Basically what I am saying is... a true, a one day on-sight may have not been achieved? If I am wrong I'd love to know, because I am sure some kid like Alex Hollond could be the man for the job. Moreover, I would hope that Clint's photo taken form the ground would once and for all put all rumor aside that you need a rappel rope to find the lines and that there are no natural stance to drill from.

I would also like to know from Sean or Doug if they added rappel bolts to the Original Southern Belle? It looks like the lines intersect at a few points.

I leave it with one more quote from the Iron Monkey you all might enjoy. We are sitting at the base of the South Face after our climb, Shultz and I enjoying the view, "I have to tell you Dave that thing is f*#king scary!" Dave laughs,"Cosgrove, if you think that scary, don't ever get on Karma." I was just silent.

Until one person can on-sight karma, can any man or women say, that the routes of today are anymore dangerous and scary than those of the eighties.
Tarbuster

climber
right here, right now
Apr 2, 2016 - 08:20am PT
Hank Caylor post #4
.................
Re: Hey Coz, Sure would like to hear the story of Southern Belle Mar 22, 2009, 09:39am PT
Author: Hankster
Trad climber
From: Eldorado Springs, CO
.................

Coz, I did the 12d pitch. Why you would put 5 bolts into a short sport pitch and then make a goofball like me run it out for 90 feet to the belay is beyond me.

What I did, for the record, is worked the 12D portion and then fired. I got gripped, and rightly so at the runout. I hung out on one of those dikes that criss cross that wall and then sh#t my way up the rest of the pitch. Alan and I were going to call it an A0. No I never did the whole pitch in 1 single push.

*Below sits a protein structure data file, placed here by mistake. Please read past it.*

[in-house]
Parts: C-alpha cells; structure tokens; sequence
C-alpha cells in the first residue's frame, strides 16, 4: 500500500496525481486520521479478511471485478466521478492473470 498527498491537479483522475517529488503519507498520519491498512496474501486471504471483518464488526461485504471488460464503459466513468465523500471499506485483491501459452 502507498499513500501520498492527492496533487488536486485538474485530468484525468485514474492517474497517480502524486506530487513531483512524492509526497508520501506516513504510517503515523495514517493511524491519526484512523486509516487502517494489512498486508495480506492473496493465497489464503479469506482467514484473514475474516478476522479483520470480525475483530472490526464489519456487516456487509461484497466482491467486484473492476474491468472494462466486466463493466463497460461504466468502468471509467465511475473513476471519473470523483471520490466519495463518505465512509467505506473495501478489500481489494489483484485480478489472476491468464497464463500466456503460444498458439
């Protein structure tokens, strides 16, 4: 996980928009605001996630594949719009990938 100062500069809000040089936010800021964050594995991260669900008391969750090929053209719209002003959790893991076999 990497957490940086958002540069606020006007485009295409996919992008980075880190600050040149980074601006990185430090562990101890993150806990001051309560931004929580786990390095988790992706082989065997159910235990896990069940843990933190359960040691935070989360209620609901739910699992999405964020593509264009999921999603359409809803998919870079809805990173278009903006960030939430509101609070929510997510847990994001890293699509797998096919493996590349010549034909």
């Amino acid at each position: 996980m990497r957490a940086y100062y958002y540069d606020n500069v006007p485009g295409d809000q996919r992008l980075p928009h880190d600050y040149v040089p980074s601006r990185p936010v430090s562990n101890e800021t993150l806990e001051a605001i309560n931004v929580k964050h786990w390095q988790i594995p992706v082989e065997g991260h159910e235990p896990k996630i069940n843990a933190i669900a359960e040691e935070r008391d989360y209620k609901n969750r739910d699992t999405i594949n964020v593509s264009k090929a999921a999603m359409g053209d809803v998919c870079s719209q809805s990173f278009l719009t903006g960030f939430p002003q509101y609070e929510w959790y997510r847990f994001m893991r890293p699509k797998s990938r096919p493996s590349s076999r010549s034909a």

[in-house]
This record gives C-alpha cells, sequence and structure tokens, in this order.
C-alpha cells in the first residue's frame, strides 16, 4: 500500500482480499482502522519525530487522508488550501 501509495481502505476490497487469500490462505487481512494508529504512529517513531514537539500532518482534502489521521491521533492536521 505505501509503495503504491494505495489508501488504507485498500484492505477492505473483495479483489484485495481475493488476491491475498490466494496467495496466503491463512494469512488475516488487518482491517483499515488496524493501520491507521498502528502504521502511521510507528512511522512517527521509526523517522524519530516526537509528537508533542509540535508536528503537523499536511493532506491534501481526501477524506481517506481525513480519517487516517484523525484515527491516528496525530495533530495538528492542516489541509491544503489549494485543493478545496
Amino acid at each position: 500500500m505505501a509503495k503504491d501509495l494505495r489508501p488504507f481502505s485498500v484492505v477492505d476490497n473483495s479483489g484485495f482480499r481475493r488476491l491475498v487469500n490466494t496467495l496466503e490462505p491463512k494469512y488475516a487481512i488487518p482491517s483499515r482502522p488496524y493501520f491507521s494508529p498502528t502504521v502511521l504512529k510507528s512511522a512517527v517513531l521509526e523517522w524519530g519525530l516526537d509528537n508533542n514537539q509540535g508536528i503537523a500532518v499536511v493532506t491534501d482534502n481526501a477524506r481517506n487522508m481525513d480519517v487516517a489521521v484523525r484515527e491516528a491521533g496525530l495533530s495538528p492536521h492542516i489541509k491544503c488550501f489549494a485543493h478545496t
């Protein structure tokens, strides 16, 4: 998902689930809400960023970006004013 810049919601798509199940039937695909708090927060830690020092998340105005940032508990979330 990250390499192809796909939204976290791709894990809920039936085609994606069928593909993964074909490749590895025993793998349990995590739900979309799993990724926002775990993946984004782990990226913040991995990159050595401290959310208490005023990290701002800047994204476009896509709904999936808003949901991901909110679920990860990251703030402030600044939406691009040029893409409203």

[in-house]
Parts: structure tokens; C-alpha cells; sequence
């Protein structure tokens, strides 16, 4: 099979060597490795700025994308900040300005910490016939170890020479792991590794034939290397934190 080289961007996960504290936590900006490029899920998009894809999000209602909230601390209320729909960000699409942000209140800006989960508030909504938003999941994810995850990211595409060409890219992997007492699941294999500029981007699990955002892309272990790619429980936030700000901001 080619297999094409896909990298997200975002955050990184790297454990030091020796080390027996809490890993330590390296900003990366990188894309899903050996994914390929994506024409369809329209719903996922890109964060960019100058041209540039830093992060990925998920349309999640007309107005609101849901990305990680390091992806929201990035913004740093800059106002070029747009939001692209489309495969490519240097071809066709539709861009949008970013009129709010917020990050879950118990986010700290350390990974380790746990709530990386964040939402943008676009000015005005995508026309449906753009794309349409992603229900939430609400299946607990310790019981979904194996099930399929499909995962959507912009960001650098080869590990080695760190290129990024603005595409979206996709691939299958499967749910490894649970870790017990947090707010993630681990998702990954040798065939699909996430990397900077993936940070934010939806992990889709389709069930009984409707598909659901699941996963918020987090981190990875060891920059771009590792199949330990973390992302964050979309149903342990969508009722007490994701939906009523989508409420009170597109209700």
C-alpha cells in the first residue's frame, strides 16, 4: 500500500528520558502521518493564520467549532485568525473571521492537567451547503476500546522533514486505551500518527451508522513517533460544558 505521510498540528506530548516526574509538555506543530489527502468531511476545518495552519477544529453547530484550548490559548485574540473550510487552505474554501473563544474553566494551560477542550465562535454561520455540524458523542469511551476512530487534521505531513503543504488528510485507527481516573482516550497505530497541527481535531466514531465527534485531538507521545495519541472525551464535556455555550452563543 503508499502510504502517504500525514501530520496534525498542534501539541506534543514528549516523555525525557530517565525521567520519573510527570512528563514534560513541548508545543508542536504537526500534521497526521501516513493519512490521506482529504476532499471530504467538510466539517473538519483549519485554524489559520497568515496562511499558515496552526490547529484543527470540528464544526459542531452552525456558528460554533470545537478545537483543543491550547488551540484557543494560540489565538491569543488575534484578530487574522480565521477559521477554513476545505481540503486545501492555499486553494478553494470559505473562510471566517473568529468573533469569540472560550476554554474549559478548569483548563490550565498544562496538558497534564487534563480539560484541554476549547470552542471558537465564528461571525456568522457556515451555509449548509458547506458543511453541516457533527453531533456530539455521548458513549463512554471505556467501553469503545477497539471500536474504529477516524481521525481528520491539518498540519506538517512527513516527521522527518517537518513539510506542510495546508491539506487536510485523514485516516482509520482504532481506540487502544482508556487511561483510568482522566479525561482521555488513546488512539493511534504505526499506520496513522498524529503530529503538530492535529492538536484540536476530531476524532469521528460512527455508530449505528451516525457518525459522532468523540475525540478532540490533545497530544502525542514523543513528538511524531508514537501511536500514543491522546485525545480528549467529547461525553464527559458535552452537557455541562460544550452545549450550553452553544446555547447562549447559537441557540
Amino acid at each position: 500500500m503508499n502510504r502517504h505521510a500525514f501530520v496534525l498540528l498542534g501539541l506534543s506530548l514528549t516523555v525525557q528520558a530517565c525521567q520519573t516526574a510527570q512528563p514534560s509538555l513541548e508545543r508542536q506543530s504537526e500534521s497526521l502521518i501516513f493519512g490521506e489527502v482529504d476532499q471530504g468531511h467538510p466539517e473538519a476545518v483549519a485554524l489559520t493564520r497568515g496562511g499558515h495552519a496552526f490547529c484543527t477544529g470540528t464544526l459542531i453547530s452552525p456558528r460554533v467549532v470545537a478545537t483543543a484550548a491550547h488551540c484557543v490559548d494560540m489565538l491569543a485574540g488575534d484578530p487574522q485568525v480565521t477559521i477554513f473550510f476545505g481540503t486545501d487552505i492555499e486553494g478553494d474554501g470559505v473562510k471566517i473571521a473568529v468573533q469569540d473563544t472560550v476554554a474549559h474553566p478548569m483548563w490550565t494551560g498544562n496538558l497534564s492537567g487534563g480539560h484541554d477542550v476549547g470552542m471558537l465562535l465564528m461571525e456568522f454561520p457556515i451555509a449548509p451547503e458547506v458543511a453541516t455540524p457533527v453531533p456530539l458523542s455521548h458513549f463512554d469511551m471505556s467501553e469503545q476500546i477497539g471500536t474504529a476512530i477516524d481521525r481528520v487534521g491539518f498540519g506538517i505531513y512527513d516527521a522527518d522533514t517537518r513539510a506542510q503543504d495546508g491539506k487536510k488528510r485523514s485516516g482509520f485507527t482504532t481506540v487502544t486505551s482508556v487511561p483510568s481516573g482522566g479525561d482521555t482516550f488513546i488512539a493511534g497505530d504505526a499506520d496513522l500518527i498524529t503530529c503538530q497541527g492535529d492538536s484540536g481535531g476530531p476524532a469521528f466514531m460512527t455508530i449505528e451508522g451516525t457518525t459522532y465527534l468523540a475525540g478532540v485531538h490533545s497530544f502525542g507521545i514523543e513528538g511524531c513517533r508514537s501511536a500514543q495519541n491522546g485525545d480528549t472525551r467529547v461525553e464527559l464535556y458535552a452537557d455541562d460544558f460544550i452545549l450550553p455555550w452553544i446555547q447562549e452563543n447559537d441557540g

Coz, a well bolted 12d, (Leo thought it was 13), followed with a horrific 100 foot 11d (Leo thought it was 12) runout is just weird. You Cali dudes invented the phrase Yo Yo and A0.

Yes I sh#t myself, but I did it, and the broke my ankle/legs.

Proud climb dude, the proudest in Cali. By the way, your topo SUCKED for that route. Shipoopi telling me I only needed 1 #3 friend on Astroman was crap advice, and the beta for the BY is 11cX (take a#4 freind) is also wack! You Cali types should just try to chill, and me too!

Did I mention, PROUD Coz and CO.
Tarbuster

climber
right here, right now
Apr 2, 2016 - 08:24am PT
Cosgrove post #7
................
Re: Hey Coz, Sure would like to hear the story of Southern Belle Mar 22, 2009, 10:07am PT
Author: coz
Trad climber
From: California
................

I never was good at topo's or so I am told. I think what happen on that 12d or 13a pitch is that Walt drilled a bolt ladder, then was tried and Shultz yarded through and was the reason for that horrible run out. Remember, we never had half size cams maybe you didn't either.

I think at lest you could get some gear at the 12a move now with small cams. We worked it on the FFA for a day and I red pointed it the next, bad-ass pitch none the less.

Good job, I really feel you guys would have sent all those years ago. I remember being lost where you were and have a shouting beta match with Shultz telling me where to go. That pitch you fell on was the worst one. I can remember every move to this day.

Sunny day in Vancouver this morning, I'm out.... check in tonight, all the best brother Hank, ur the shit!

..............................................



Cosgrove post #8
................
Re: Hey Coz, Sure would like to hear the story of Southern Belle Mar 22, 2009, 07:23pm PT
Author: coz
Trad climber
From: California
................

Werner,